The East Sider: Dr. Jodi Glass

Feminist Community Leader Walks the Walk

East Side Monthly Magazine ·

Rhode Island’s political and social landscape has improved since 1978 – when Dr. Jodi Glass arrived to work as an audiologist with Meeting Street School (now Meeting Street). Her professional and community contributions give voice to the voiceless. “Voice is everything,” said Glass, an accomplished initiator who builds community and praises her mentors – too numerous to name here.

Years ago, the General Assembly heard Glass, and removed gender-specific language from Rhode Island’s laws and expanded the definition of hate crimes to include sexual orientation, gender and disability.

The Clothesline Project, founded in 1990 by women artists on Cape Cod, empowers women affected by violence to express their emotions by decorating shirts and hanging them on clotheslines to promote awareness. To date, the RI Clothesline Project, which Glass founded in 1992, has more than 400 shirts. She also launched the RI Take Back the Night March, an annual march that speaks out symbolically against violence women face at home, in the workplace and on the streets, she explained. “We marched through Providence for close to 30 years; now marches take place on college and university campuses.”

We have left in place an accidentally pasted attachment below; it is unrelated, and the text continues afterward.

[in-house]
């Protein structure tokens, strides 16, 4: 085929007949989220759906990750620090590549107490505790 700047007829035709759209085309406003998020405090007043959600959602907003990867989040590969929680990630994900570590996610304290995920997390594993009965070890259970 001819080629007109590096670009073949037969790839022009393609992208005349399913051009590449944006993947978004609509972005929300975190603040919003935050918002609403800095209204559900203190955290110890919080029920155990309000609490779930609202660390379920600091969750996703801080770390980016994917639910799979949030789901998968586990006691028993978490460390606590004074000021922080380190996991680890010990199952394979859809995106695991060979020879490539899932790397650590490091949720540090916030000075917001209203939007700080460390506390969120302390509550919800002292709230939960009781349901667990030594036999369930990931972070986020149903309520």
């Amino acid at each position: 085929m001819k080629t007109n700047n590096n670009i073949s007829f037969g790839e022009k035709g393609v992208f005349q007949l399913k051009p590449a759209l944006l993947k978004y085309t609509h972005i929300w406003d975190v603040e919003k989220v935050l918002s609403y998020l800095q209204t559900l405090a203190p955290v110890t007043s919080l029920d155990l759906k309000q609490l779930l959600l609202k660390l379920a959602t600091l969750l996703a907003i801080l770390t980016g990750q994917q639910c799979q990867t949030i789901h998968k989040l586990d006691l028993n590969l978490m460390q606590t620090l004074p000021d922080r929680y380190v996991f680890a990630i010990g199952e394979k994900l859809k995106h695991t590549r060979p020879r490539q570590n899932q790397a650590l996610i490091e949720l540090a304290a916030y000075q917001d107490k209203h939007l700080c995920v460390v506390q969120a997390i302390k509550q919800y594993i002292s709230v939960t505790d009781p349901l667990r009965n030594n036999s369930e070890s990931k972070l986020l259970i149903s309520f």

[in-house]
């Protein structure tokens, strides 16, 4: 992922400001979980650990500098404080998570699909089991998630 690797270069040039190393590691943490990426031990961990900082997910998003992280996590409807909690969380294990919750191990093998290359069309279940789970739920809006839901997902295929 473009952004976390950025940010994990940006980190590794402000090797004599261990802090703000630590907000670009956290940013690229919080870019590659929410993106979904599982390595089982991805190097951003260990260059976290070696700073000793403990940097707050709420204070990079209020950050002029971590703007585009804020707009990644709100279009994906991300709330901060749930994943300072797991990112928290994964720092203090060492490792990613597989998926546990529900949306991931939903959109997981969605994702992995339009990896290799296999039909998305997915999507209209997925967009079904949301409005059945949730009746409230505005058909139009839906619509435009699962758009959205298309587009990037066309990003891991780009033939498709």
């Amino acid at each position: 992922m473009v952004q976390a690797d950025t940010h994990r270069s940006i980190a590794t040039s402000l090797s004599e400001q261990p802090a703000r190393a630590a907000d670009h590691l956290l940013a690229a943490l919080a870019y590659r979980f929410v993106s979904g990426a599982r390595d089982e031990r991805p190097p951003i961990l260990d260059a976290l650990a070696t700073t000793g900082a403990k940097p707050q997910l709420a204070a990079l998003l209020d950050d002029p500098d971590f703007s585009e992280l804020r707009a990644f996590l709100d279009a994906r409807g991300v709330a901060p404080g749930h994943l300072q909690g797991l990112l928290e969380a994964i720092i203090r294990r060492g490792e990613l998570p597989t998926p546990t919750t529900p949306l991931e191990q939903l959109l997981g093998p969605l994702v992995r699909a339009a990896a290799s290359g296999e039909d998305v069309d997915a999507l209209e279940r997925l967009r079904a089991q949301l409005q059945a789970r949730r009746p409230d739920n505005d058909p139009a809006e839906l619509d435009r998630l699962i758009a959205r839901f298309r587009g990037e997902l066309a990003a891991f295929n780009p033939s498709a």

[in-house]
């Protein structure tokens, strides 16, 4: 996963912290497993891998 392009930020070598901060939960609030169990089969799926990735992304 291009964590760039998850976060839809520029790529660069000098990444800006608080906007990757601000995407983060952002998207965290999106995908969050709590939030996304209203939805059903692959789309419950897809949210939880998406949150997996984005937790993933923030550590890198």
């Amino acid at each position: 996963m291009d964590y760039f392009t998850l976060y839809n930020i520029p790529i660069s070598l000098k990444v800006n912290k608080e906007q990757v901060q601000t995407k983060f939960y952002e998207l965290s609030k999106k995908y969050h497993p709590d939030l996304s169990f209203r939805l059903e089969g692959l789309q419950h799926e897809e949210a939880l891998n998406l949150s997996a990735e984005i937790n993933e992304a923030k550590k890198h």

For this lifelong music lover, some songs carry a political tune. Her RI Feminist Chorus sang about difficult issues – rape, incest, choice – for two decades. “It was very close to my heart,” said Glass. She founded and co-directs Grace Note Singers, a group of women who sing to individuals near death or receiving palliative care.

The longtime East Sider is a fascinating study in contrasts. Her parents had a long, loving marriage, yet she doesn’t believe in the institution of marriage for herself. “I think it’s very anti-women… built on slavery.” Nevertheless, she and her long-time partner, Ruthie, married in 2008, at the urging of Ruthie’s dying mother. Notwithstanding chronic fatigue syndrome and fibromyalgia, Glass is busy: In addition to her part-time audiology practice, she continues as the program administrator at the RI Commission on Prejudice and Bias, providing hate crime training for Rhode Island police departments. Of this work addressing hate crimes, Glass added, “It’s who I am.” In her “spare time,” this committed feminist also seeks housing for LGBT seniors and participates with RPM Voices of Rhode Island, a diverse group that sings about the authentic African-American experience.

And her message for younger generations: “It was once legal to rape your wife [up until] the early ‘80s,” she said, and Roe v. Wade, which legalized abortion in 1973, is challenged again and again. “Don’t have a false sense of complacency… we’re not near done.”
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Nancy Kirsch is an award-winning freelance writer in Providence. Contact her at


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